We took a short walk around Garden of the Gods and I thought the shades of orange were absolutely beautiful! I could definitely live without the green if there were reds and oranges to create some color-warmth.
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Old 01-21-2016, 03:33 PM
 
Location: Salt Lake City
199 posts, read 179,747 times
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Quote:
Originally Posted by Itz View Post
Just my two cents . It seems you had a good/great visit to Colorado and it there are MANY different things to adjust to and love or hate about it. I'm originally from Wyoming so Colorado to me is very similar - except taxes and politics.
Keep in mind that Colorado is ONLY about 100-150 years old in comparison to back east and Florida, so there aren't a lot of extremely historic areas. Those historic buildings and areas were built out of wood which have disintegrated. Mostly every neighborhood is going to be cookie cutter like.. Except REALLY expensive parts of Denver. I do want to point out - the history here is great if you enjoy that sort of thing, because Colorado is so "young" in comparison. I have spent a lot of time visiting places that were just amazing.

I'm fortunate to live in a neighborhood that is VERY clean and very active. In fact I love that in the summer time the kids are outside playing with their parents and the neighbors have get togethers (they are very respectful in the noise level as well).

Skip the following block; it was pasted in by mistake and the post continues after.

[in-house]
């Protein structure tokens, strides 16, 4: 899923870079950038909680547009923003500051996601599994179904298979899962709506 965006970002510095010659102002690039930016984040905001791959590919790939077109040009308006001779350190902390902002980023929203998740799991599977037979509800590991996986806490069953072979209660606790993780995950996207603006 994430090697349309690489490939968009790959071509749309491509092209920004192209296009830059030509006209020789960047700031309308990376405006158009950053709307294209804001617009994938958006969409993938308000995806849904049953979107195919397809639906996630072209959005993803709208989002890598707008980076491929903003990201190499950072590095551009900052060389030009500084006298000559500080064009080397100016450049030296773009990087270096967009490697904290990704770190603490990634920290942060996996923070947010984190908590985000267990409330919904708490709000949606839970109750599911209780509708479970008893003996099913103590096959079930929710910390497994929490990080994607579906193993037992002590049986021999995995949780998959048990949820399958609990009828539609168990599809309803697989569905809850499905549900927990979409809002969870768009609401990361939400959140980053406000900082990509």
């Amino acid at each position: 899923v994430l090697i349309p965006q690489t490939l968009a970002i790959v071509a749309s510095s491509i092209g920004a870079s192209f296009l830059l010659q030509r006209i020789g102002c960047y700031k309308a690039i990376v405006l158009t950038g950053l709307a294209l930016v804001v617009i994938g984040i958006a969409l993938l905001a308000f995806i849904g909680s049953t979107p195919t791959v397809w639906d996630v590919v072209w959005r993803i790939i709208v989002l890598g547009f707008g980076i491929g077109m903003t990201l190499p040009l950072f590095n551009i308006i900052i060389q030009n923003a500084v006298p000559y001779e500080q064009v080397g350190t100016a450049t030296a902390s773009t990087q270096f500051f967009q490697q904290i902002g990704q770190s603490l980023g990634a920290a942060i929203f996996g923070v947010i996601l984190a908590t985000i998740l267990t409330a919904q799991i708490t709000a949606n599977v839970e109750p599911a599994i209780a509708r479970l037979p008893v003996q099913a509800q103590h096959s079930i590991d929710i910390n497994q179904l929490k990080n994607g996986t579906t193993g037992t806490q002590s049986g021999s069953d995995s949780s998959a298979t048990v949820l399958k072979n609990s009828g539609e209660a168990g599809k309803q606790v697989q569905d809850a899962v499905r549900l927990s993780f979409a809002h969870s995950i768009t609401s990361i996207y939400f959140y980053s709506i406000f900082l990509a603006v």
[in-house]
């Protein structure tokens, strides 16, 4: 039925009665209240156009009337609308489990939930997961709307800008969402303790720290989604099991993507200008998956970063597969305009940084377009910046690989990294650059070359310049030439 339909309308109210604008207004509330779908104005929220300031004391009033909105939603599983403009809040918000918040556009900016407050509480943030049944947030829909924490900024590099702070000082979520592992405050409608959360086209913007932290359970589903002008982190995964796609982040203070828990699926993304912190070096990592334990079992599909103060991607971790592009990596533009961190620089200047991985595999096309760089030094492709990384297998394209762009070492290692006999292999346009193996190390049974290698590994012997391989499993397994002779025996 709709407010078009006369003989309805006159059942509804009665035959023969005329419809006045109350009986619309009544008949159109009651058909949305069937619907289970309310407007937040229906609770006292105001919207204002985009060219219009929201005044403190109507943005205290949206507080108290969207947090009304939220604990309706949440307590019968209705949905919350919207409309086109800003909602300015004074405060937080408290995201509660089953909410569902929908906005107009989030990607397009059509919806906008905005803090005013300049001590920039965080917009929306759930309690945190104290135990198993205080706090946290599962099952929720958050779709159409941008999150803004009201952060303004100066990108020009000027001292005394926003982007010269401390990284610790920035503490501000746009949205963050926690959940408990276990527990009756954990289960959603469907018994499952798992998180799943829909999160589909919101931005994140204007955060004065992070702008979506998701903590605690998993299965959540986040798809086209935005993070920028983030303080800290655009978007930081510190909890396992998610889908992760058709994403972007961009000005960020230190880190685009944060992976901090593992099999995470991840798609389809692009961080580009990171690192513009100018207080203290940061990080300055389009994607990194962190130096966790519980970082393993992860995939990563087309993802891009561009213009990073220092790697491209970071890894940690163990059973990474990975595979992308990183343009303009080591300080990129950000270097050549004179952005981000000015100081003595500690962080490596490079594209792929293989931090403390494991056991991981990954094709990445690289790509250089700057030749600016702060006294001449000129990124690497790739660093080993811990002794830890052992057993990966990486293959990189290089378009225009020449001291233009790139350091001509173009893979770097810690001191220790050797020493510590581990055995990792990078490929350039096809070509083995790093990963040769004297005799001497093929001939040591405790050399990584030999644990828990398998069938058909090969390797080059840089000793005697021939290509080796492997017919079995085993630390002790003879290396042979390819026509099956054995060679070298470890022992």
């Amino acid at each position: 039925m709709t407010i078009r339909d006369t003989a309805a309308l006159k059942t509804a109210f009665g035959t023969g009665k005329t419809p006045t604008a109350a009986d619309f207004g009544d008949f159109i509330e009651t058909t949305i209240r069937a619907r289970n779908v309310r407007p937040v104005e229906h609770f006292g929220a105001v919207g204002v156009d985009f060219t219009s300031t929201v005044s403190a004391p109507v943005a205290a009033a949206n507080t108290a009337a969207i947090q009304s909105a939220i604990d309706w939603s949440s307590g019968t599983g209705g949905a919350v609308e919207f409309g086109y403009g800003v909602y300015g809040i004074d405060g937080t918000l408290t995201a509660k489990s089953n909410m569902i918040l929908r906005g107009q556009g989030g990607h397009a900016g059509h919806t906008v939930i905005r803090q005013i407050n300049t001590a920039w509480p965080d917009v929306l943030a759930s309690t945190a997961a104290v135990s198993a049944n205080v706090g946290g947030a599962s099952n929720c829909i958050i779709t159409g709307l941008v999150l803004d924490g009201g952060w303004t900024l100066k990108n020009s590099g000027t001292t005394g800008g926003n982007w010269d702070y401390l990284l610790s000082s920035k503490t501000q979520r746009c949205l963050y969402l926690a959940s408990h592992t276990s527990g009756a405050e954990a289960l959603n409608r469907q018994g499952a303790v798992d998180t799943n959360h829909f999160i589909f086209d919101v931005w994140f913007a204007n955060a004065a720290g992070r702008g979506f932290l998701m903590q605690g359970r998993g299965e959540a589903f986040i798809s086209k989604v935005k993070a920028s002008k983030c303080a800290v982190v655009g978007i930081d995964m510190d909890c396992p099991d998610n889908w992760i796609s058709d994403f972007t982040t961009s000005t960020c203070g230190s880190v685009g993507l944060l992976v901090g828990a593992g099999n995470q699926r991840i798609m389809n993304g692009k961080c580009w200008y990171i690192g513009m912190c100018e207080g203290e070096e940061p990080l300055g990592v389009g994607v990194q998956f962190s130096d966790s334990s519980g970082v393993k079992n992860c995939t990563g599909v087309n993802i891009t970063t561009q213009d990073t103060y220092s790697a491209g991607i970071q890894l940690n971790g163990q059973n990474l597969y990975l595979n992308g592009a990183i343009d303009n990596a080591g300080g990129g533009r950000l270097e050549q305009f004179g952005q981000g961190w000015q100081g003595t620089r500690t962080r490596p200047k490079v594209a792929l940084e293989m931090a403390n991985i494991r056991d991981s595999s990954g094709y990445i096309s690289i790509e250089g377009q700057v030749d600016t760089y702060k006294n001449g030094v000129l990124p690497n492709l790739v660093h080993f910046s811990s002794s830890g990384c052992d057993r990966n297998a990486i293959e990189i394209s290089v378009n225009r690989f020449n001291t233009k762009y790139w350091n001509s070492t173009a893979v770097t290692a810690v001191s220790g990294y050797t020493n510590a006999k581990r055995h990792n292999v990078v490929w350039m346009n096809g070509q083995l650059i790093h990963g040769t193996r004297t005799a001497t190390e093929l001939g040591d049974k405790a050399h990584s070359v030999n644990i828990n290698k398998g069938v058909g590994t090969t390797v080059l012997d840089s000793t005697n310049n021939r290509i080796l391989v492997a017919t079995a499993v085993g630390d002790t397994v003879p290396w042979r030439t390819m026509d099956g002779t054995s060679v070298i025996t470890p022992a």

Downtown Denver I have never found "walkable" even when I worked downtown. It is very... non-vibrant as you say, unless you are into the "club/bar scene". Denver is very hyped over their sports teams - especially Football.. which I enjoy the energy of it.

The dryness... oh dear lord... stock up on lotions! The summer gets better though.

The price of homes is about supply and demand.. so it is based on that. Homes in my neighborhood are sold as soon as they are on the market. That is just the market right now. I like CoS, a lot, but it seems like the job market seems to have been on the downside for quite some time.